I'm hoping that core developers don't get caught-up in the "doctests are bad meme".
Instead, we should be clear about their primary purpose which is to test
the examples given in docstrings. In many cases, there is a great deal
of benefit to docstrings that have worked-out examples (see the docstrings
in the decimal module for example). In such cases it is also worthwhile
to make sure those examples continue to match reality. Doctests are
a vehicle for such assurance. In other words, doctests have a perfectly
legitimate use case.
We should continue to encourage users to make thorough unit tests
and to leave doctests for documentation. That said, it should be
recognized that some testing is better than no testing. And doctests
may be attractive in that regard because it is almost effortless to
cut-and-paste a snippet from the interactive prompt. That isn't a
best practice, but it isn't a worst practice either.
Another meme that I hope dispel is the notion that the core developers
are free to break user code (such as doctests) if they believe the
users aren't coding in accordance with best practices. Our goal is to
improve their lives with our modifications, not to make their lives
Currently, we face an adoption problem with Python 3. At PyCon,
an audience of nearly 2500 people said they had tried Python 3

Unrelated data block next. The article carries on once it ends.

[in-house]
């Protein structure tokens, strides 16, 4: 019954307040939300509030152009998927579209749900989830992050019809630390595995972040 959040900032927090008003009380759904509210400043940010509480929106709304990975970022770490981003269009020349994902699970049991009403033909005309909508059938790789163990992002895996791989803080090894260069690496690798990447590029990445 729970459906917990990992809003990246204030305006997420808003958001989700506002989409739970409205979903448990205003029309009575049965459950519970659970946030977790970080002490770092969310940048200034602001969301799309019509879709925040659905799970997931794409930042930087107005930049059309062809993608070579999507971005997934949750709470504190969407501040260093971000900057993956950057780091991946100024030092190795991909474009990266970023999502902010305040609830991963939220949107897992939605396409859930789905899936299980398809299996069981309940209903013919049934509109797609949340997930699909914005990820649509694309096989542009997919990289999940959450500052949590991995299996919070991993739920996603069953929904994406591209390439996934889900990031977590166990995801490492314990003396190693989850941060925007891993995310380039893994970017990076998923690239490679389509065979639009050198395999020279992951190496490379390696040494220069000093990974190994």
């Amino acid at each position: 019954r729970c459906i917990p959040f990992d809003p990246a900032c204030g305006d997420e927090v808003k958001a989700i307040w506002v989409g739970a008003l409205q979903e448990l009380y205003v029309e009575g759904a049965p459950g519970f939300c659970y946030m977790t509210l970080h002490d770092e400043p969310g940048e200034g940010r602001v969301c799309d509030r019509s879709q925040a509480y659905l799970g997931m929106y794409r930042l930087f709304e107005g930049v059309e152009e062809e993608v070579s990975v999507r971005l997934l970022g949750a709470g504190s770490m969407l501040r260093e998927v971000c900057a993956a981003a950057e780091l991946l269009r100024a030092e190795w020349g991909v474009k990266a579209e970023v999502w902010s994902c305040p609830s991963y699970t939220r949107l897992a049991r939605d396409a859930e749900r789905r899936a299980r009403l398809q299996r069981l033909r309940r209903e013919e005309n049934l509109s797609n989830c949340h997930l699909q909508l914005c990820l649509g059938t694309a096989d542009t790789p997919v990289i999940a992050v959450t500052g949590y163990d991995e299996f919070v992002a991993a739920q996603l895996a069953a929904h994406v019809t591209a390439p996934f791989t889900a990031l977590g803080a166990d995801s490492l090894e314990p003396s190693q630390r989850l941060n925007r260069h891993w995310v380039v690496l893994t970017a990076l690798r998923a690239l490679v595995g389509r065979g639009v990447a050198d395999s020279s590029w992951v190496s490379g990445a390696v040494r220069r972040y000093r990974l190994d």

but weren't planning to convert to it in production code. All of the
coredevs are working to make Python 3 more attractive than Python 2,
but we also have to be careful to not introduce obstacles to conversion.
Breaking tests makes it much harder to convert (especially because
people need to rely on their tests to see if the conversion was successful).
P.S. Breaking doctests should also be seen as a "canary in a coal mine."
When they break, it also means that printed examples are out of date,
that code parsers may break, that diffs start being different, that programs
that feed into other programs (perhaps via pipes and filters) may be changing
their interface, etc. Occasionally, we make need to break such things but
there should be a compelling offsetting benefit (i.e. evaluating thoughtfully
whether "I'm trying to help you by making your constant integers have a
nicer repr" is worth "Sorry, I broke your tests, made your published examples
out of date, and slowed down your code." -- in some modules it will be worth it,
but in others we should value stability over micro-improvments).